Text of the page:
The idea for this project came at the time when such ideas generally come to my mind: at midnight. One by one the various topics came to me, and occasionally particular sentences would spring to my mind. It all came quite quickly, as I paced my bedroom floor in the dark, and I filed it all away in the back of my mind, hoping that none of it would be lost. The one thing that would not come, however, and refused to keep, was the ideal way in which to order the book. I considered starting with the exteriors and working in; I considered going from least importance to greatest; but in the end the best I could come up with was to order the book the way it worked.
This means starting with the Princess herself, though from her point of view she is the least important of the four total persons we'll be considering. And it also means starting not only with the least important character, but also with the least important attributes of that character. As we move on to study her in relation to her Queen she'll increase in depth; in relation to her Prince she'll use her treasure for his sake; and in relation to her King she'll have the foundation on which everything else is built.
This first part of the book is dedicated, then, to the Princess herself, and only to the most exterior qualities she possesses. These exteriors aren't entirely irrelevant, however, for they are a reflection of her interior, and so deserve some consideration. And, quite frankly, they're fun to talk about. As little girls we generally equated princesses with lovely clothing, dignified bearing, and a certain grace and elegance. This is entirely appropriate. There's a reason that princesses are always so beautiful in fairy-tales. It's because fairy-tales are very Catholic. The Church has always given us exteriors to help us understand the depths of of the matter. Rather than leave us trying to comprehend the Sacrament of the Baptism in the abstract the Church attaches the supernatural graces to the completely natural concept of water and cleansing. Princesses are beautiful in fairy-tales because their souls are beautiful.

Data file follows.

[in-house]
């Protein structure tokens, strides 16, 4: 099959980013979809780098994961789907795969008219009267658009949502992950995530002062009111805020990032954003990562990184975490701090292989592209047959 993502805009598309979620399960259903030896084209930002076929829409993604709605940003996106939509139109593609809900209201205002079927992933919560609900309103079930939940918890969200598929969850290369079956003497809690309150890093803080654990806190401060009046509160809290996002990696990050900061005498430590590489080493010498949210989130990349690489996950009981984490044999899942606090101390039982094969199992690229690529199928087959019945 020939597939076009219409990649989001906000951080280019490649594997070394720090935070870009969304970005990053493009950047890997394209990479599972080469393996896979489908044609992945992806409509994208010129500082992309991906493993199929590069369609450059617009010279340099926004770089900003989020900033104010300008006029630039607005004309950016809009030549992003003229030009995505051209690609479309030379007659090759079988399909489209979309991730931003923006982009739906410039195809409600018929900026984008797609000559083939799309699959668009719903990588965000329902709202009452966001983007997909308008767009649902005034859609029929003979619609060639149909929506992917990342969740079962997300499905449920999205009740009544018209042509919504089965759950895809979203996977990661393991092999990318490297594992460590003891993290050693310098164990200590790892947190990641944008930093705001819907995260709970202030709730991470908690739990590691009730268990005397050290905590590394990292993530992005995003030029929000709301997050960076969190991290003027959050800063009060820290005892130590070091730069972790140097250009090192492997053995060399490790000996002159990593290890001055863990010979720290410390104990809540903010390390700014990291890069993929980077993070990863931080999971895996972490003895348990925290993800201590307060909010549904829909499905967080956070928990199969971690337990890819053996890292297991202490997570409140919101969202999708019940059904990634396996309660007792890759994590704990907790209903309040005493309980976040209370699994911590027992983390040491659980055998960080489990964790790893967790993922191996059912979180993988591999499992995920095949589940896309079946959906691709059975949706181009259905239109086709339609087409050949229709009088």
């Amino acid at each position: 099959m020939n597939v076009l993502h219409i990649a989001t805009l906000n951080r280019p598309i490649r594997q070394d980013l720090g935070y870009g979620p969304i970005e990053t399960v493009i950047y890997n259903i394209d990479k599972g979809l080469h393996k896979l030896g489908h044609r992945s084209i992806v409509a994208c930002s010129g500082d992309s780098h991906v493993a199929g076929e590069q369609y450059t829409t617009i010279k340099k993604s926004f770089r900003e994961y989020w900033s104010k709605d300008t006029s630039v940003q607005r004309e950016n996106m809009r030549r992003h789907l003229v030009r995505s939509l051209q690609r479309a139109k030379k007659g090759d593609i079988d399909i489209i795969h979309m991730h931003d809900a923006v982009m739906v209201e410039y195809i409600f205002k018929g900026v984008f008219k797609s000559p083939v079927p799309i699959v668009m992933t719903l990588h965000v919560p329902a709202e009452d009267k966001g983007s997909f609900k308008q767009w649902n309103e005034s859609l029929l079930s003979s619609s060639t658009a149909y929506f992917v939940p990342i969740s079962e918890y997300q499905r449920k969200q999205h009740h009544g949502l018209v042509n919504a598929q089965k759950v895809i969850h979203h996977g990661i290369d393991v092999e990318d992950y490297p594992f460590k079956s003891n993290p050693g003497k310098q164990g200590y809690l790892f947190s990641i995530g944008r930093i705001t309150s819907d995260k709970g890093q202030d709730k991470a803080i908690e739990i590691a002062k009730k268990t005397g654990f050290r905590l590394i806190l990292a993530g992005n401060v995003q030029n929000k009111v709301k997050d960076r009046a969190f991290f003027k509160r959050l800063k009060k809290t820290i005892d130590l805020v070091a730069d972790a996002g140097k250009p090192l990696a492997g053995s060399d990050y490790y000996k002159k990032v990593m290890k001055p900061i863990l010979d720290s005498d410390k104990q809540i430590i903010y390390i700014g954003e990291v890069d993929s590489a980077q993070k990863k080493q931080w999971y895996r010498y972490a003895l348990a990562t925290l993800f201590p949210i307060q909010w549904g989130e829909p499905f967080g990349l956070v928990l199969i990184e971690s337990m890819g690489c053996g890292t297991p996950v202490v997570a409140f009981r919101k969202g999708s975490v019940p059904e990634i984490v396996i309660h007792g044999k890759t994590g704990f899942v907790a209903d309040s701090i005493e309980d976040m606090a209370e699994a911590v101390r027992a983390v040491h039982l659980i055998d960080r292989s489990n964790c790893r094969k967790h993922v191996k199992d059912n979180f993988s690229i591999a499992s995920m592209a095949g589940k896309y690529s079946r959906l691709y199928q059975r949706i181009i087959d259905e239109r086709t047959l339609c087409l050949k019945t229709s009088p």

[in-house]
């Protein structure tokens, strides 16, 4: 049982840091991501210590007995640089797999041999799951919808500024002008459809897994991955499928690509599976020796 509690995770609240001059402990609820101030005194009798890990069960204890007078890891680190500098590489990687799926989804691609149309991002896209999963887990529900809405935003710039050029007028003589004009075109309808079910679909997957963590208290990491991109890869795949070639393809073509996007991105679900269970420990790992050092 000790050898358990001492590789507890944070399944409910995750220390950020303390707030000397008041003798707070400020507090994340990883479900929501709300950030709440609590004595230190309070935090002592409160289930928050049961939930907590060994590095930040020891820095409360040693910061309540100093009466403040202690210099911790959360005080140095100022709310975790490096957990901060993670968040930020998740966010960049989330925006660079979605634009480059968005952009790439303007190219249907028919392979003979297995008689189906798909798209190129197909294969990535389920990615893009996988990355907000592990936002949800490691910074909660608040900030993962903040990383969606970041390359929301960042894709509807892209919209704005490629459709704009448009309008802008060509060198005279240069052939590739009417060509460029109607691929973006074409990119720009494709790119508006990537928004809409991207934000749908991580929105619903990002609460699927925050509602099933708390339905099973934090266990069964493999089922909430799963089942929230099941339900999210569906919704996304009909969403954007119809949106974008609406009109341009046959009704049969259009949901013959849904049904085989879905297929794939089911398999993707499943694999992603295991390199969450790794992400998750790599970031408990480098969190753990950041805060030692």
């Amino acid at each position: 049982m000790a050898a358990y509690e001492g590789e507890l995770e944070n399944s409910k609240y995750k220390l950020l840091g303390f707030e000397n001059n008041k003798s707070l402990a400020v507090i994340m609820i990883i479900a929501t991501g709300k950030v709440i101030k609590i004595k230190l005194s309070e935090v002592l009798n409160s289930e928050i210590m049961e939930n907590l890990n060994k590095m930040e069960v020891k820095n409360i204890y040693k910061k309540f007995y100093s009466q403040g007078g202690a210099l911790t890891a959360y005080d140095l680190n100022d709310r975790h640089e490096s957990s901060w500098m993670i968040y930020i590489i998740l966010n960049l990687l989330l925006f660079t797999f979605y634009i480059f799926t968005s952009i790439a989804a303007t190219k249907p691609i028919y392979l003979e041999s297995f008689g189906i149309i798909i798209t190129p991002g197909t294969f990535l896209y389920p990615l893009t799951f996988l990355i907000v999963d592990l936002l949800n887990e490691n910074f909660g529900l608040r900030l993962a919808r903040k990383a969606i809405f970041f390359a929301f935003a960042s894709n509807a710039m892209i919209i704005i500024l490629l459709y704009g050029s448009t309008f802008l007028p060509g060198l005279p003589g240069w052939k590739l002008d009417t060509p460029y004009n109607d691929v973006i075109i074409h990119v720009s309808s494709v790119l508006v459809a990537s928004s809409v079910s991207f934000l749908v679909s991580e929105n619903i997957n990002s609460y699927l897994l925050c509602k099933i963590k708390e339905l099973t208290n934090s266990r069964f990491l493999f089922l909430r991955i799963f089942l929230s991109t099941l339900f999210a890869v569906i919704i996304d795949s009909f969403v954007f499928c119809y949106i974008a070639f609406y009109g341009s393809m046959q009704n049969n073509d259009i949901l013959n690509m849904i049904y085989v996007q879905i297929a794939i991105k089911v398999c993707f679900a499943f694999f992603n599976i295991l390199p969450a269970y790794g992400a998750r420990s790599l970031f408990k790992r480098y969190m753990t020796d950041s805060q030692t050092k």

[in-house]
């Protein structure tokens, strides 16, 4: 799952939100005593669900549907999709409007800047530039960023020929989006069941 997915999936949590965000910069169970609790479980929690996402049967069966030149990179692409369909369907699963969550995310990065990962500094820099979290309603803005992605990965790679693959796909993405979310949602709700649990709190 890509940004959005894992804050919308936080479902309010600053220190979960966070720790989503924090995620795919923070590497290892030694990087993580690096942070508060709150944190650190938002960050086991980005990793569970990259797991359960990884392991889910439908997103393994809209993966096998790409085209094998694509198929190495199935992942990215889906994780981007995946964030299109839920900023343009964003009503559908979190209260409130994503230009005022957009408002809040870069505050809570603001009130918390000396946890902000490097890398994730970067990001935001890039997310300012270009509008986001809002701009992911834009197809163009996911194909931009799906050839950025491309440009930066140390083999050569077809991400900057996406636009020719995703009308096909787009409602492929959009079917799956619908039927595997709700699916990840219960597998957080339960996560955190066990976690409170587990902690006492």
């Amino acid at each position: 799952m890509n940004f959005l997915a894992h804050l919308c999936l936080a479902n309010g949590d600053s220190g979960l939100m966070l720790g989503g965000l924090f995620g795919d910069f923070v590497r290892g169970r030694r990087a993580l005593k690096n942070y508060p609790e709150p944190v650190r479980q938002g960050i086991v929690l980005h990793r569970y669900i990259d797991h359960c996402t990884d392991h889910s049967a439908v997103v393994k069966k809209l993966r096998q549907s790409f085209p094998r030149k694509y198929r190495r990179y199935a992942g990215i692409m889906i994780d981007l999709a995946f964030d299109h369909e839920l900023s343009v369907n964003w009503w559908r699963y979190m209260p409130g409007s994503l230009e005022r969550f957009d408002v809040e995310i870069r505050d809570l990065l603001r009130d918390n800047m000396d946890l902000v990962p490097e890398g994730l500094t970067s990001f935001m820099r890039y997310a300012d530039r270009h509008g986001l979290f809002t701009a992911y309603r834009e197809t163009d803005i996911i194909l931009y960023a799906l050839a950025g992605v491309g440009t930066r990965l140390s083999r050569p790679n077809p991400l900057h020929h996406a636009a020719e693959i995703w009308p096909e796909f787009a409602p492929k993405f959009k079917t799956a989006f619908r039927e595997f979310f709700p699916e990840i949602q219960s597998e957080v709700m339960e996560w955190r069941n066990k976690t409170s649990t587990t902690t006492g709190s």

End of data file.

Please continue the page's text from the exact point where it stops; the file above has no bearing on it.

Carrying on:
In fairyland we should feel rather under the same obligation as the classic princess. To be a princess in disguise doesn't mean to be a princess in disguise as a wicked witch. It means to be a princess in disguise as a modern everyday girl, because of her deep humility, but recognized by others as something a little out of the ordinary. The Queen of Heaven and Earth was disguised as a poor Jewish woman, because of her deep humility, but still recognized by all who knew and loved her as something beautiful beyond expression. Disguise yourself, by all means. If you're a princess, you are a princess in secret, because you want the light not to shine upon you but your King. But in your disguise continue to be what you are. If you disguise yourself as something contrary to what you are, the light of glory will fall neither on you or your King; the people who surround you will look elsewhere.
Disguise yourself, by all means, but the little girls, like Blanche, should always know that you are a princess... simply in disguise.